What is Big Think?  

We are Big Idea Hunters…

We live in a time of information abundance, which far too many of us see as information overload. With the sum total of human knowledge, past and present, at our fingertips, we’re faced with a crisis of attention: which ideas should we engage with, and why? Big Think is an evolving roadmap to the best thinking on the planet — the ideas that can help you think flexibly and act decisively in a multivariate world.

A word about Big Ideas and Themes — The architecture of Big Think

Big ideas are lenses for envisioning the future. Every article and video on bigthink.com and on our learning platforms is based on an emerging “big idea” that is significant, widely relevant, and actionable. We’re sifting the noise for the questions and insights that have the power to change all of our lives, for decades to come. For example, reverse-engineering is a big idea in that the concept is increasingly useful across multiple disciplines, from education to nanotechnology.

Themes are the seven broad umbrellas under which we organize the hundreds of big ideas that populate Big Think. They include New World Order, Earth and Beyond, 21st Century Living, Going Mental, Extreme Biology, Power and Influence, and Inventing the Future.

Big Think Features:

12,000+ Expert Videos

1

Browse videos featuring experts across a wide range of disciplines, from personal health to business leadership to neuroscience.

Watch videos

World Renowned Bloggers

2

Big Think’s contributors offer expert analysis of the big ideas behind the news.

Go to blogs

Big Think Edge

3

Big Think’s Edge learning platform for career mentorship and professional development provides engaging and actionable courses delivered by the people who are shaping our future.

Find out more
Close

Health Reform Expected to Provide Free Birth Control, Social Conservatives Sulk

July 13, 2010, 11:19 AM
Yaz

Dana Goldstein reports in the Daily Beast that the HHS may require all insurers to cover birth control as part of health reform's focus preventive care:

"Experts expect the Department of Health and Human Services, led by pro-choice Obama appointee Kathleen Sebelius, to spend the next six to 18 months researching women's health before releasing new guidelines for women's "preventive health care." Under the new law, services and medications defined as "preventive" must be offered to customers of new insurance plans free of co-pays—whether that insurance is employer-provided or purchased on the individual marketplace, whether inside or outside of the new, subsidized health insurance exchanges." [Daily Beast]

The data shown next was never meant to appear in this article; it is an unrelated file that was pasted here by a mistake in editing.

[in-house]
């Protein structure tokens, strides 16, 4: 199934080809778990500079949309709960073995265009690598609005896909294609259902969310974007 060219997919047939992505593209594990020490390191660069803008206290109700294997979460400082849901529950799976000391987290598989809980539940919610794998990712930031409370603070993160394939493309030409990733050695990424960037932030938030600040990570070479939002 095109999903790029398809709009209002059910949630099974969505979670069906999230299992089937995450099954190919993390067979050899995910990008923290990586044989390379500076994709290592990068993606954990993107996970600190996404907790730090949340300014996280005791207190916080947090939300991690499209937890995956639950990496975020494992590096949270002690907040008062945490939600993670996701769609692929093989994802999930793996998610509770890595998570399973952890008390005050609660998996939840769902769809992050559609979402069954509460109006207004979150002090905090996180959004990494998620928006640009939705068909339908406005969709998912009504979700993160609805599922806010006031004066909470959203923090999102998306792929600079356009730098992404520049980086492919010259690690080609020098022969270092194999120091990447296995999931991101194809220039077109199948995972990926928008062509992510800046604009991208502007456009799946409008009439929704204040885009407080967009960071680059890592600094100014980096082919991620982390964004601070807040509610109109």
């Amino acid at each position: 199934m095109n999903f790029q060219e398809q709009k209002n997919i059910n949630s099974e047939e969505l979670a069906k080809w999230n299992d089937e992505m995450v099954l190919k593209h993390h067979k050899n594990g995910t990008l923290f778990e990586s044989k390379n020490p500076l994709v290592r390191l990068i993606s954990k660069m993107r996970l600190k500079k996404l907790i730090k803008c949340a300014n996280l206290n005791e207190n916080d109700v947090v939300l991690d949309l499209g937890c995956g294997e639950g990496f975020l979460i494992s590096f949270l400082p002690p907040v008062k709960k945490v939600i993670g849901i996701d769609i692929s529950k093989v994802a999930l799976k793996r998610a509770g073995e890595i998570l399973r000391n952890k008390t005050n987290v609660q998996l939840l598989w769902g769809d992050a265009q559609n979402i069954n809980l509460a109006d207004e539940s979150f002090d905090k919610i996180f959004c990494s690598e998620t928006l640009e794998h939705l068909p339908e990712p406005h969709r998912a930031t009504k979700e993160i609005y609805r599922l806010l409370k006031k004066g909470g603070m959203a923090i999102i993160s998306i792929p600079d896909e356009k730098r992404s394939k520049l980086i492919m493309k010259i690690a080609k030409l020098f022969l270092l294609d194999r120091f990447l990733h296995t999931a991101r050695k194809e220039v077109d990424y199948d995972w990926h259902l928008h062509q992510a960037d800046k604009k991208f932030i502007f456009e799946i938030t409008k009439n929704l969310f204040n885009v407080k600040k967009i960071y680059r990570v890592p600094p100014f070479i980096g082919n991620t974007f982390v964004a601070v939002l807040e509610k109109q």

Needless to say, social conservative groups are up in arms about this sensible and politically popular proposal. There's not a lot the can do to stop it, now that the policy has entered the rule-making phase.

The conservative groups have to be careful. They are way outside the mainstream on this issue. Abortion is controversial in some quarters but contraception is as American as apple pie. Twenty-seven states already require health insurers to cover prescription birth control such as oral contraceptives, the IUD, and the diaphragm. The vast majority of sexually active American women say they do not currently want to become pregnant; 89% of them are using some form of birth control. Over 15 million American women are taking birth control pills.

The U.S. Council of Catholic Bishops demonstrates once again that it cares less about preventing abortions than about controlling female sexuality:

""I don't want to overstate or understate our level of concern," said McQuade, the Catholic bishops' spokesperson. "We consider [birth control] an elective drug. Married women can practice periodic abstinence. Other women can abstain altogether. Not having sex doesn't make you sick."" [Daily Beast]

Even the USCCB knows better than to argue that birth control shouldn't be covered because it's sinful. They'd be laughed out of court, even in the red states. Instead, they're arguing semantics.

The USCCB claims that birth control isn't preventative care because fertility isn't a disease. No, fertility isn't a disease, but pregnancy is a life-altering health condition that can kill you. The Catholic Church itself teaches that women have to die if their survival conflicts with that of a fetus. So, pregnancy-prevention is definitely preventative health care.

 

Health Reform Expected to P...

Newsletter: Share: